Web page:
The average household
size has been decreasing since the start of measurements in 1967. Between 1994
and 2007, the average household size fell from 2.61 to 2.55, and the overall household
Gini ratio increased from 0.456 to 0.463. In 2009, a new measuring procedure was
introduced and all estimates of Gini ratio were subject to artificial corrections
due to the change in data granularity and the overall coverage by income bins.

Here we argue that the
change in Gini ratio results from the change in the household size distribution.
We demonstrate the effect of the average household size on Gini ratio using the
household size distribution measured in 2011.
This year is convenient since it covers with $5000-wide bins incomes up
to $200,000. This leaves 5,106,000
households from 121,084,000 in the income bin above $200,000. The average household size in 2011 was 2.55.
Figure 1 presents the distribution of households over sizes. One can calculate
that with the given size distribution and average size, the mean size in the 7+
(seven and more people) group is 11.9 people.

In order the average household
size to decrease, bigger households should split and create an excess of
smaller size households with lower incomes. As an alternative, a larger number
of smaller households (with lower mean income) should be created. Both processes
reduce the relative number of households with many people and increase the
number of small-size households.

Without loss of
generality, we split all six people households with incomes below $100,000 into
two equal households having a half-income. Therefore, instead of one six people
household with $50,001 income we have two three people households with
$25,000.5 income. These two households are now in the group of three people
households with incomes between $25,000 and $30,000. One can expand this procedure
to any household size and to any permutation of sizes. (For example, a six
people household might be split into two households of 2 and 4 people, or three
two-people households, etc.) The only
requirement is the same total income of the pieces. This process is linear and
the final mean size is a function of all splits. Here we just demonstrate the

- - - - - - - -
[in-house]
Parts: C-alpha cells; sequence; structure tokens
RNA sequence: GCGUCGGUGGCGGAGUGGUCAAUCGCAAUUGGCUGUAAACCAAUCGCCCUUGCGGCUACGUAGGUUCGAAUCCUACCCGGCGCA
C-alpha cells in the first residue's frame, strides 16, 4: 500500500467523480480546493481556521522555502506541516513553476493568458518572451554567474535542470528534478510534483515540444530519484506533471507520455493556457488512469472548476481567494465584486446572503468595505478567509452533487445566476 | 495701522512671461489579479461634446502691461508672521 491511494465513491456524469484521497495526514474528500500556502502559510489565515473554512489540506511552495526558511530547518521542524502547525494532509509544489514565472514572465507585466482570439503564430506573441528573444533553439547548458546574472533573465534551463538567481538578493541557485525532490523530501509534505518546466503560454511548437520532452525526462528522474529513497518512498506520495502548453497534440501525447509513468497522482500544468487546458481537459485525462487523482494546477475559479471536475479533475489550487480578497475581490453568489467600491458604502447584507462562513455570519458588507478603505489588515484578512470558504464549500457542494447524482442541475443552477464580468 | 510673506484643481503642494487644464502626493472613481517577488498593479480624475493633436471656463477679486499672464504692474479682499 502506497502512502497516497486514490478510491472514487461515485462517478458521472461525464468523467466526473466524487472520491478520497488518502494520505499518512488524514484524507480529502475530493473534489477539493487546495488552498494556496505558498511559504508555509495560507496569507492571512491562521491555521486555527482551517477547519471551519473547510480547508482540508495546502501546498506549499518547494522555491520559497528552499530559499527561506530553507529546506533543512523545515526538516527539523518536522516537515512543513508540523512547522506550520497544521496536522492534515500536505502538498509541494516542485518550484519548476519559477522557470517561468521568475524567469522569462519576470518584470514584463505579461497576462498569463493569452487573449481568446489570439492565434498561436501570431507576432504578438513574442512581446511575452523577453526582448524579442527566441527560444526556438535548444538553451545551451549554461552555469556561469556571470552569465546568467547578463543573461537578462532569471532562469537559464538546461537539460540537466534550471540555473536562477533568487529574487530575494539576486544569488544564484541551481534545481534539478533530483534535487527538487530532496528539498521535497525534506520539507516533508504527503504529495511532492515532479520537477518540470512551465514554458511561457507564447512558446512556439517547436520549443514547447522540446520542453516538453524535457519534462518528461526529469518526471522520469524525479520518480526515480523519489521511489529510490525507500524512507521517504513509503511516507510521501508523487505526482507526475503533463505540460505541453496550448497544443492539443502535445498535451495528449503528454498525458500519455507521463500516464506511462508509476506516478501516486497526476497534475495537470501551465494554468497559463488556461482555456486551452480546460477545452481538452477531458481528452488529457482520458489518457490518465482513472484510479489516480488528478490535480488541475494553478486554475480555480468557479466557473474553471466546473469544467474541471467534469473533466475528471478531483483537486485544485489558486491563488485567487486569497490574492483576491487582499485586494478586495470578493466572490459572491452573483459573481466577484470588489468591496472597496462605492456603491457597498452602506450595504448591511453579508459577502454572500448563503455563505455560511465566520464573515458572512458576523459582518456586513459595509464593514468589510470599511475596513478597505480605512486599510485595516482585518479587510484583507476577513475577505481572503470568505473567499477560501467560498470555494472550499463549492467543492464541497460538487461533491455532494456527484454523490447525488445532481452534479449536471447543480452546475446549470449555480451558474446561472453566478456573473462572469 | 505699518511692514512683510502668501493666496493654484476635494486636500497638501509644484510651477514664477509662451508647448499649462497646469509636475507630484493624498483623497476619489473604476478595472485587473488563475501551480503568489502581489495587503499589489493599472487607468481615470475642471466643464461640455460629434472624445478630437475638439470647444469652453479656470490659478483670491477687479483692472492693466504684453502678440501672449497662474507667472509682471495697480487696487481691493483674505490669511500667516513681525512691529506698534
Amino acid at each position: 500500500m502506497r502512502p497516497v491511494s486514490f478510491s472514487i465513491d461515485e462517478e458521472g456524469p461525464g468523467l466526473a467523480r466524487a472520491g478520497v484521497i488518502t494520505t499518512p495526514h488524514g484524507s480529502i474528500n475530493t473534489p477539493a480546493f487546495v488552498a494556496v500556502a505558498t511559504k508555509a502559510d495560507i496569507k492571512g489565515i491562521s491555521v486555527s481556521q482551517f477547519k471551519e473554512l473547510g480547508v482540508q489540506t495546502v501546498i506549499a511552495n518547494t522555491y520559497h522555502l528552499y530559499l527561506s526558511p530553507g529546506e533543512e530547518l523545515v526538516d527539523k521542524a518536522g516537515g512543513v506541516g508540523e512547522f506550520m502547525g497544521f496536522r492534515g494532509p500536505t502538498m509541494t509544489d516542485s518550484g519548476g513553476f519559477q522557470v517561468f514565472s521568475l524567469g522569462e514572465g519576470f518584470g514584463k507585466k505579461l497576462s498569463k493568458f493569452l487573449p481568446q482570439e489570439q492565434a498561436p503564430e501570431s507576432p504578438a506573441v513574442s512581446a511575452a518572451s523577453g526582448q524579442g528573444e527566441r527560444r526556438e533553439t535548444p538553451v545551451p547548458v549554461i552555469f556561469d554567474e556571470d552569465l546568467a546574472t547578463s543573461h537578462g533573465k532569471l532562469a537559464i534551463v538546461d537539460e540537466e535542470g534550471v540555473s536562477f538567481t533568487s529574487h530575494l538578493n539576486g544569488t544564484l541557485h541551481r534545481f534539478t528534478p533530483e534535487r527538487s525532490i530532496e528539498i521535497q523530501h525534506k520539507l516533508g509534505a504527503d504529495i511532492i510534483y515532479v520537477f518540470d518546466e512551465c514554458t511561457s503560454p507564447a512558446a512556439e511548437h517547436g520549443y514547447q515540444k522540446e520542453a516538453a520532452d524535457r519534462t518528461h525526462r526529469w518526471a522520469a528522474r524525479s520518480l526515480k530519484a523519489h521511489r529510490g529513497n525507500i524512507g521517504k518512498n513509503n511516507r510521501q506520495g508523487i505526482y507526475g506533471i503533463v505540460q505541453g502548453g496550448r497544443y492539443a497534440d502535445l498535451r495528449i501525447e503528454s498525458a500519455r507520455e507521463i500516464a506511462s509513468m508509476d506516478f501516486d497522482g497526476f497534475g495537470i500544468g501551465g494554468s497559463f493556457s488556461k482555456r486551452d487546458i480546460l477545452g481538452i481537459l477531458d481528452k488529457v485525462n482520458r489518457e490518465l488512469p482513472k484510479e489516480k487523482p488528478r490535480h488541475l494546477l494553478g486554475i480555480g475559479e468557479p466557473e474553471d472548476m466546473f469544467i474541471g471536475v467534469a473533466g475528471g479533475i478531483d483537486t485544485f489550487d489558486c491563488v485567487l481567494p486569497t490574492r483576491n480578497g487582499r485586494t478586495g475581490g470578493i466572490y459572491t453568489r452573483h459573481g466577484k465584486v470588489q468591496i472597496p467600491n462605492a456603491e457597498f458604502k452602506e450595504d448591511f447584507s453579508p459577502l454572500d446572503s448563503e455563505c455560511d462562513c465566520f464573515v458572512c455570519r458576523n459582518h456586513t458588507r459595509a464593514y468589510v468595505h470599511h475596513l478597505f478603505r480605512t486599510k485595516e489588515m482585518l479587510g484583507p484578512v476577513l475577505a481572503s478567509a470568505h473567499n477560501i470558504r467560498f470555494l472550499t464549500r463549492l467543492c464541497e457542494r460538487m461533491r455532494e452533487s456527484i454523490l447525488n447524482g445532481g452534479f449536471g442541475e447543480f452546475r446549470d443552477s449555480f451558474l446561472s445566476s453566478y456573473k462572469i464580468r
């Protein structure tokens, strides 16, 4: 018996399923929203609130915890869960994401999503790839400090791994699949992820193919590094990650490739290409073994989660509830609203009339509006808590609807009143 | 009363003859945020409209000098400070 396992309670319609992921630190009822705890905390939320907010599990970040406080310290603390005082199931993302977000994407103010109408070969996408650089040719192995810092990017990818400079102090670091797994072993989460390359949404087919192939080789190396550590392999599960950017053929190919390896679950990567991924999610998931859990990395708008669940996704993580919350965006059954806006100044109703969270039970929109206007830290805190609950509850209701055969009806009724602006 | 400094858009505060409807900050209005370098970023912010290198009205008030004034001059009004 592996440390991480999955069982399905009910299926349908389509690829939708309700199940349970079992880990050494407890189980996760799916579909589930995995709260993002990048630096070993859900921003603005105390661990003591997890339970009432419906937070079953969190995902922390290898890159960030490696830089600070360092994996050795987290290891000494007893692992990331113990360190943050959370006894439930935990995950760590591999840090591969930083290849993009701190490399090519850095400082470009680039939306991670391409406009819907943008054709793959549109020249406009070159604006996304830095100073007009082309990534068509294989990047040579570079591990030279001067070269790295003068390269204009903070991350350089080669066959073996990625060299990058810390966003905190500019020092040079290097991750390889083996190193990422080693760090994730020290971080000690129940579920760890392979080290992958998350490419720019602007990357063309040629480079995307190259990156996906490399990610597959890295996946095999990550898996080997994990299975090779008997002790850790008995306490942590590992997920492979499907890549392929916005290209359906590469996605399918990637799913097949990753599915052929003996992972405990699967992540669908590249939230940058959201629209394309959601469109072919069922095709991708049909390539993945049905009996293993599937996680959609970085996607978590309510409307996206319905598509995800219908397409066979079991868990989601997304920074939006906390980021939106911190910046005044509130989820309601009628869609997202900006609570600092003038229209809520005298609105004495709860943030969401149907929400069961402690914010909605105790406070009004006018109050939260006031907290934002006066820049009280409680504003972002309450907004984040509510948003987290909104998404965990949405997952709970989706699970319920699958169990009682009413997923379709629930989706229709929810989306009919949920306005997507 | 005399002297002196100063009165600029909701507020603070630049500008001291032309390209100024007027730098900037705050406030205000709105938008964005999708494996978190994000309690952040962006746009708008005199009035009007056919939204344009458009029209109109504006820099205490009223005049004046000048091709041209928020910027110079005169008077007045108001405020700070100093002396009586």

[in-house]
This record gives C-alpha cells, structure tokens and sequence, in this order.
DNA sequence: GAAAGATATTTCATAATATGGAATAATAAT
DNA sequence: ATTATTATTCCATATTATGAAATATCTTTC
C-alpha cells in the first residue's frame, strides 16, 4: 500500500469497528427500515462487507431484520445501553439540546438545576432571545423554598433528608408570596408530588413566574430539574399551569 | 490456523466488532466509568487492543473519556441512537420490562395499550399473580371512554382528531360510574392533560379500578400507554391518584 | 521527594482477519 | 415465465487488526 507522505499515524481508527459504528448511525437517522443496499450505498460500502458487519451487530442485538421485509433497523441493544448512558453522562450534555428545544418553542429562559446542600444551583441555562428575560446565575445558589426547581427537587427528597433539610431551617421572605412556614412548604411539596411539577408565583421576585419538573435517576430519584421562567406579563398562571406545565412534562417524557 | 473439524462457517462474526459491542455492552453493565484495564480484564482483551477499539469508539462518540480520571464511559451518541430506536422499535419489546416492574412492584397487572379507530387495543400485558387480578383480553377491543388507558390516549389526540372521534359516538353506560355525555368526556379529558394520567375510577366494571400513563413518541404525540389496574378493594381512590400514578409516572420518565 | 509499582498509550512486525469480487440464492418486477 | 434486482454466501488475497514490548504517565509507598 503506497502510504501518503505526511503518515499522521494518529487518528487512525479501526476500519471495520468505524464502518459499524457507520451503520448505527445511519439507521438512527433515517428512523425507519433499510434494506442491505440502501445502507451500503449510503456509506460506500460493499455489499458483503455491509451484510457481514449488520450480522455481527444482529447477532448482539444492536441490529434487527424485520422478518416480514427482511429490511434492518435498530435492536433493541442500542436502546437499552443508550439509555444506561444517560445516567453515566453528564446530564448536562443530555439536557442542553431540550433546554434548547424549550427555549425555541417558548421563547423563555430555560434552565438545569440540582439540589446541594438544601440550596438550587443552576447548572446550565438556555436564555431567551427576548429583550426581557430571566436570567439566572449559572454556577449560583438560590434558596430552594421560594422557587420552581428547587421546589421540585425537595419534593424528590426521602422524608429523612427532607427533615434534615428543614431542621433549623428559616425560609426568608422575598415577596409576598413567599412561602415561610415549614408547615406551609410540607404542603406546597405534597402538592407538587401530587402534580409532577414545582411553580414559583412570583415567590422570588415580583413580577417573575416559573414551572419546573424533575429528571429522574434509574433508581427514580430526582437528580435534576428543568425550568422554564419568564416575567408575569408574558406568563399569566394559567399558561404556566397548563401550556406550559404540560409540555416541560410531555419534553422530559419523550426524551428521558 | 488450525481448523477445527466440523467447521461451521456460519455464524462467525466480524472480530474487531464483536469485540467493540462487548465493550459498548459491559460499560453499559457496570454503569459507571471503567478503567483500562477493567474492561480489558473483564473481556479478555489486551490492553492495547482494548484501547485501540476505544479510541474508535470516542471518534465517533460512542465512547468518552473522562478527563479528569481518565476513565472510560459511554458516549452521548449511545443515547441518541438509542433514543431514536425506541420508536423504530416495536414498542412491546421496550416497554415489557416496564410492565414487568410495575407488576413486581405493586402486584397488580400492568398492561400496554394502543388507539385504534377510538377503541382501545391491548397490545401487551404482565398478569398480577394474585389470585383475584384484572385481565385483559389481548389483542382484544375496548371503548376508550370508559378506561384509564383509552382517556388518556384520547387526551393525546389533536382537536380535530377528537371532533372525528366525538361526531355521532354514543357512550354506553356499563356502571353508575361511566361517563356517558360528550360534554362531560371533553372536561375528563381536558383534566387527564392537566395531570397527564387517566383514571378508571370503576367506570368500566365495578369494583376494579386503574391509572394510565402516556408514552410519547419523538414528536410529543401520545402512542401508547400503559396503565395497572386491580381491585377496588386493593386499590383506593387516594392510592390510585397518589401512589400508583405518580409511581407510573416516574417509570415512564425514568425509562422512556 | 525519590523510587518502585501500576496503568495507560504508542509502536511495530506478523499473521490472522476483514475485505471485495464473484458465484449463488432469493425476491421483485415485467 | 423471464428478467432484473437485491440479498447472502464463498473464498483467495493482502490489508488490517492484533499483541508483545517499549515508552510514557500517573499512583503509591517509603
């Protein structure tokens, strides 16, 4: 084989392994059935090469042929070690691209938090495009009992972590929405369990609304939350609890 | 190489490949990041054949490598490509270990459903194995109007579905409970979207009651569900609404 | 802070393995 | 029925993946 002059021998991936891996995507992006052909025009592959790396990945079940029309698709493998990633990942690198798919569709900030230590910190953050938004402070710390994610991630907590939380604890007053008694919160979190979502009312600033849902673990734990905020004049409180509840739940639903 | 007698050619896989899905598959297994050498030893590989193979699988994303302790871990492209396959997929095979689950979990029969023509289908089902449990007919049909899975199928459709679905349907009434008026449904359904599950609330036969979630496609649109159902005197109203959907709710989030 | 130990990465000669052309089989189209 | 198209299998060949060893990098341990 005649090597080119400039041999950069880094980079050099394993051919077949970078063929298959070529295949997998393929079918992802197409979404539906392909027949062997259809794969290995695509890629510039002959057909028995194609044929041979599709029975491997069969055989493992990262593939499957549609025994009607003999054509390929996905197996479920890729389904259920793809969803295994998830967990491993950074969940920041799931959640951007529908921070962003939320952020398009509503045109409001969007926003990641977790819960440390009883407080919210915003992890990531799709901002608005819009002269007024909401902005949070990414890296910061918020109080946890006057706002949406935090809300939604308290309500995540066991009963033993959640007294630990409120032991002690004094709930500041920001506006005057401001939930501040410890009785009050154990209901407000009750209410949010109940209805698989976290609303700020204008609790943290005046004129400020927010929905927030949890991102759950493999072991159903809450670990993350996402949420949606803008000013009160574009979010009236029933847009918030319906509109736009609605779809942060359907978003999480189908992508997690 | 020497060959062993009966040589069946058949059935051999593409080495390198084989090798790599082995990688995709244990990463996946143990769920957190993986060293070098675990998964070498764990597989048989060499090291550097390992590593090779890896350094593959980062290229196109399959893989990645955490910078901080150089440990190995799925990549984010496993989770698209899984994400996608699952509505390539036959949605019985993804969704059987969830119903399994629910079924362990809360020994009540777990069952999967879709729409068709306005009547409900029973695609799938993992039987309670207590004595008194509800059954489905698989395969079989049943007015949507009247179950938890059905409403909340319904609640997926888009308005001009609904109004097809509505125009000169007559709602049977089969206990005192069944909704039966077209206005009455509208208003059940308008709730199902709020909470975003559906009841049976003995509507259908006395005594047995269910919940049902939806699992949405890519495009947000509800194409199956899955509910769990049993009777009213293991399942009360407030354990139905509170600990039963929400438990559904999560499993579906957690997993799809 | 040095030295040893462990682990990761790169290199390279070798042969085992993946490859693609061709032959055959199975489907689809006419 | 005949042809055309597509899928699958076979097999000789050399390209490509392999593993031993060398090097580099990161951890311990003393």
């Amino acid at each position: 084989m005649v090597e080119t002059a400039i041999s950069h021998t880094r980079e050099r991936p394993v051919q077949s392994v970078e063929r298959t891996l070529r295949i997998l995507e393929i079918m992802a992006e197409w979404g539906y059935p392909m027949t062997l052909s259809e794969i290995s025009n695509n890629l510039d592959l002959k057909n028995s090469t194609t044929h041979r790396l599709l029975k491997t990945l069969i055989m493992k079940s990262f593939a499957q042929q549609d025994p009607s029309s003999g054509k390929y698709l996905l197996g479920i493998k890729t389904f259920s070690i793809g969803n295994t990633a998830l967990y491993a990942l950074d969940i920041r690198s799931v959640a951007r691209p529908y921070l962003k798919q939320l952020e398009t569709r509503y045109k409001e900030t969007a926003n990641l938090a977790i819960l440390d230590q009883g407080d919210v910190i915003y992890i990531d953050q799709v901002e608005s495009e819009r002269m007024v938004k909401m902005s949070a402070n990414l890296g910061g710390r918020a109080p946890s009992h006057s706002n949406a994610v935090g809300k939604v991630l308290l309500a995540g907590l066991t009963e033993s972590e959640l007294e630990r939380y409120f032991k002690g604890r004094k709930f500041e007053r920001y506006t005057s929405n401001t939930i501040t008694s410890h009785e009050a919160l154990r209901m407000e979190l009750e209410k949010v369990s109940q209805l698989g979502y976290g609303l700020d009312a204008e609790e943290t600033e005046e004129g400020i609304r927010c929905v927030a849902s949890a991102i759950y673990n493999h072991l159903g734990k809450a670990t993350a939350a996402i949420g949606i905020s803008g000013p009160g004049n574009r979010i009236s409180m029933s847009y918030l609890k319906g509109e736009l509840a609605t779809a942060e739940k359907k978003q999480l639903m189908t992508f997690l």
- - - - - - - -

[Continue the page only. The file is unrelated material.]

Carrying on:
principle. Figure 2 presents the original income distribution of six people
households. Figure 3 depicts the original income distribution of three people
households and that obtained after the split of all six people households in
Figure 2 into equal (size and income) pieces.

Figure 2. Income
distribution of six people households between $0 and $100,000.

Figure 3. Original (red) and
corrected (blue) income distribution of three people households between $0 and $50,000.

We have split
1,953,530 households and obtained extra 1,953,530 households with the total
number of 123,037,000 households. The
average household size decreased from 2.55 to 2.51 since bigger households were
replaced by a larger number of smaller ones.

The total income does
not change since all new households retain the income of split households. The
income distribution has changed, however. When calculating the Gini ratio for
the new income distribution we have to take into account the change in the mean
income in all income bins between $0 and $50,000 due to additional three people
households.

We have calculated the
Lorenz curve (Figure 4) and then estimated the Gini ratio for the new income distribution.
The original Lorenz curve (red) lies above the new one (blue). This is the
reason why the Gini ratio is higher for the new income distribution: it
increased from 0.4697 to 0.4746. This gives an increment
of 0.005 as related to the 0.04 fall in the average household size (2.55 to
2.51). Considering the overall decrease
in the average size by 0.06 between 1994 and 2007, one may expect the Gini
ratio rise by 0.0075. The actual figure is 0.007. Hence, the change in Gini
ration can be fully explained by the change in the average household size.

Figure 4. The Lorenz
curve for the original (red) and new (blue) income distribution.

## No comments:

## Post a Comment